Participants at an NVC retreat experienced the power of focusing on both the interpersonal and the systemic. One participant, a young African-American man who came to the West coast for the first time to attend the retreat entered a grocery store in a wealthy neighborhood in Northern California with another male participant of color. As he attempted to withdraw some money from the clerk at the counter, he was told that he would have to return in 15 minutes because the machines were down. When he returned to the counter, he was met by a police officer – the clerk had called the police because she believed that he had previously robbed the store, solely based on the color of his skin. The police officer asked the participant for his identification.
Someone hearing this story without a social justice lens might believe this is a simple case of misidentification. The African-American participant could simply turn over his ID and the mistaken identity would be cleared. He could return to the NVC retreat and receive NVC empathy for the pain and anger stimulated by this event, addressing his individual impact. When looking at this through a social justice lens, there were many concerns with this strategy given the history of African-American men being accused and unable to clear their names, despite abundant proof of their innocence. In addition, simply addressing the impact of this one event through empathy or individual support would do nothing to prevent a similar experience from befalling the next African-American man who walked into that store.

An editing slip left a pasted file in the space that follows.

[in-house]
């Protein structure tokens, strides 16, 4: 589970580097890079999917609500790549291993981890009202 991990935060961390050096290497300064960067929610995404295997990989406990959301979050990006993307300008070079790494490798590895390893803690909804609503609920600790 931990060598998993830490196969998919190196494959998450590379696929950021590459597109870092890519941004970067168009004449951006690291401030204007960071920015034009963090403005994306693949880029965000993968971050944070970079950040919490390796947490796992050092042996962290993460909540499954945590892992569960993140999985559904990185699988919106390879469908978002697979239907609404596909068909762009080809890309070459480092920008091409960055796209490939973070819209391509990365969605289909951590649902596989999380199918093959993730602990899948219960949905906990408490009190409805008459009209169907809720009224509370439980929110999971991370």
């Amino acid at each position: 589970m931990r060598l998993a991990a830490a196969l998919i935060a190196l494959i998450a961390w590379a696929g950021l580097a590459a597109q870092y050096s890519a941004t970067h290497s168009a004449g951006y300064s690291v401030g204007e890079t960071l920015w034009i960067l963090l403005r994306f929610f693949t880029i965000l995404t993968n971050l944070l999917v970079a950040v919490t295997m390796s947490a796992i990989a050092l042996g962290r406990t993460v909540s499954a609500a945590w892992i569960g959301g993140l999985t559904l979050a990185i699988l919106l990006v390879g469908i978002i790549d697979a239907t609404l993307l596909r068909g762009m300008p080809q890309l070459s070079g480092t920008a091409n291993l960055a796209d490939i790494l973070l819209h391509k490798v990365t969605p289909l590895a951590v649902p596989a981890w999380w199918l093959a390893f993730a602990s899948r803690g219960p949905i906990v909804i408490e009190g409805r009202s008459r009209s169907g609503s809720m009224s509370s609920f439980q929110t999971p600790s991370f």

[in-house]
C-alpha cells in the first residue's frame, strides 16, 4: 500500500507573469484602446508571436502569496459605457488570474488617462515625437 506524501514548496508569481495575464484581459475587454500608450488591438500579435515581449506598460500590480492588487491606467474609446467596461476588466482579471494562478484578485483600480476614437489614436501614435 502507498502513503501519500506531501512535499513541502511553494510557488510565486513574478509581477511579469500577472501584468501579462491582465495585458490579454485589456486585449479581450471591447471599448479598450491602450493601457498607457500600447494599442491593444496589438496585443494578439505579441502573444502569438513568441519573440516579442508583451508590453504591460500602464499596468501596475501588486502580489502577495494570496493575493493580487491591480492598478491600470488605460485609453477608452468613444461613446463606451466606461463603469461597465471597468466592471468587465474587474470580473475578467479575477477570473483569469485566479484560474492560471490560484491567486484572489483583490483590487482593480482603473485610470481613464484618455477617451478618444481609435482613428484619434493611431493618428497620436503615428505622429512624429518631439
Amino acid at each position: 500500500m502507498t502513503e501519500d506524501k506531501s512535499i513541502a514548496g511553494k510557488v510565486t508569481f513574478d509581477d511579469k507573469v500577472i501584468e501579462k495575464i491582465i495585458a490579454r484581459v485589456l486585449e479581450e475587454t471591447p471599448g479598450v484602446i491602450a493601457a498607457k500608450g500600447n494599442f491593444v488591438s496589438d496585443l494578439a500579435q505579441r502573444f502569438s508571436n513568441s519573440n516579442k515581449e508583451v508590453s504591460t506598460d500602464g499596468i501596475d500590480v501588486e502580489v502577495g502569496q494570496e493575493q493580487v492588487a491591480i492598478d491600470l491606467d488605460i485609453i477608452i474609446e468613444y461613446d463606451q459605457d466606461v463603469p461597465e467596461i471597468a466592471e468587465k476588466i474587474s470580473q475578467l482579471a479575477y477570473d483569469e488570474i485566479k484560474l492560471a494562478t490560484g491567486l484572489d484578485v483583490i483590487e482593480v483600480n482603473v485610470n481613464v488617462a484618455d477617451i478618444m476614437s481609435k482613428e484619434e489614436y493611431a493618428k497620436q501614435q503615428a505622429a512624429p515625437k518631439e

Instead, the men in this story and the participants at the retreat used the full power of NVC to support both the individual and the need for systemic change. Instead of handing over their ID, the two young men supported each other as they expressed their sadness and pain that the African-American man had been accused of robbery simply because of his race. They empathized with the police officer trying to do his job, while still insisting on being treated with dignity and respect. Eventually, in the face of their nonviolent insistence on having their rights honored, the police officer was able to acknowledge the thin circumstances which led the clerk to call him, and the men were allowed to leave without having to turn over their IDs. They returned to the retreat, and then really leveraged the power of nonviolent communication. After getting empathic support from the community, the young African-American man expressed his amazement that, for the first time in his life, an encounter with the police did not result in severe consequences for him, and that others in the community were able to understand and support him. Everyone then joined together to identify the needs that were unmet for both the individual and the larger community. They decided to take nonviolent action to protest what had happened and call on the store and the local police department to change their policies. Over 30 people in attendance went to the store and waited while the young men, a retreat facilitator and a community member spoke to the manager. They were able to express the impact of having experienced this situation and secured the commitment of the store manager to bring the issue to corporate management along with the requests for education and change. By focusing on supporting the individual through a challenging situation, then identifying and challenging the patterns of discrimination that led to this event, the African-American man and the participants at the retreat were able to use NVC and a critical awareness lens to advocate for change that could impact many.